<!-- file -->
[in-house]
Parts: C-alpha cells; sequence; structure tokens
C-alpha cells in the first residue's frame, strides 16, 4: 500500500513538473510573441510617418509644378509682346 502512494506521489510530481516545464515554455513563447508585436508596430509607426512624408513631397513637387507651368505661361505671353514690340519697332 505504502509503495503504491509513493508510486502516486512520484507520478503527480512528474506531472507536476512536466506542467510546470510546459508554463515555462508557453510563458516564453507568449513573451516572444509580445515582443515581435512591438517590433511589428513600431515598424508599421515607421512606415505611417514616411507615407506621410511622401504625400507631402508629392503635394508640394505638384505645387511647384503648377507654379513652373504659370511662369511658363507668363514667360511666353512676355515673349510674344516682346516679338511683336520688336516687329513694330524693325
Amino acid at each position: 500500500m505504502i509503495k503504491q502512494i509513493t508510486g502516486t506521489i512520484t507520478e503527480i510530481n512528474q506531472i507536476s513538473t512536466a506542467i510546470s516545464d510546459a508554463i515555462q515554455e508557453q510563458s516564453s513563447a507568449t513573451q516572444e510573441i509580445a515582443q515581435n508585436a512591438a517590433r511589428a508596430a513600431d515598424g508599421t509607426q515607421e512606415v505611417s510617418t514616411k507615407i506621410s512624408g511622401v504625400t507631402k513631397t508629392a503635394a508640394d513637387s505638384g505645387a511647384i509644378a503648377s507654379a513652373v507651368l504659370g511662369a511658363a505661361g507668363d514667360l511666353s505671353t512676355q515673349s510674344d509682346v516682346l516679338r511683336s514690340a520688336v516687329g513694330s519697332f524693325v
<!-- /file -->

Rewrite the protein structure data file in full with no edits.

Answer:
[in-house]
Parts: C-alpha cells; sequence; structure tokens
C-alpha cells in the first residue's frame, strides 16, 4: 500500500513538473510573441510617418509644378509682346 502512494506521489510530481516545464515554455513563447508585436508596430509607426512624408513631397513637387507651368505661361505671353514690340519697332 505504502509503495503504491509513493508510486502516486512520484507520478503527480512528474506531472507536476512536466506542467510546470510546459508554463515555462508557453510563458516564453507568449513573451516572444509580445515582443515581435512591438517590433511589428513600431515598424508599421515607421512606415505611417514616411507615407506621410511622401504625400507631402508629392503635394508640394505638384505645387511647384503648377507654379513652373504659370511662369511658363507668363514667360511666353512676355515673349510674344516682346516679338511683336520688336516687329513694330524693325
Amino acid at each position: 500500500m505504502i509503495k503504491q502512494i509513493t508510486g502516486t506521489i512520484t507520478e503527480i510530481n512528474q506531472i507536476s513538473t512536466a506542467i510546470s516545464d510546459a508554463i515555462q515554455e508557453q510563458s516564453s513563447a507568449t513573451q516572444e510573441i509580445a515582443q515581435n508585436a512591438a517590433r511589428a508596430a513600431d515598424g508599421t509607426q515607421e512606415v505611417s510617418t514616411k507615407i506621410s512624408g511622401v504625400t507631402k513631397t508629392a503635394a508640394d513637387s505638384g505645387a511647384i509644378a503648377s507654379a513652373v507651368l504659370g511662369a511658363a505661361g507668363d514667360l511666353s505671353t512676355q515673349s510674344d509682346v516682346l516679338r511683336s514690340a520688336v516687329g513694330s519697332f524693325v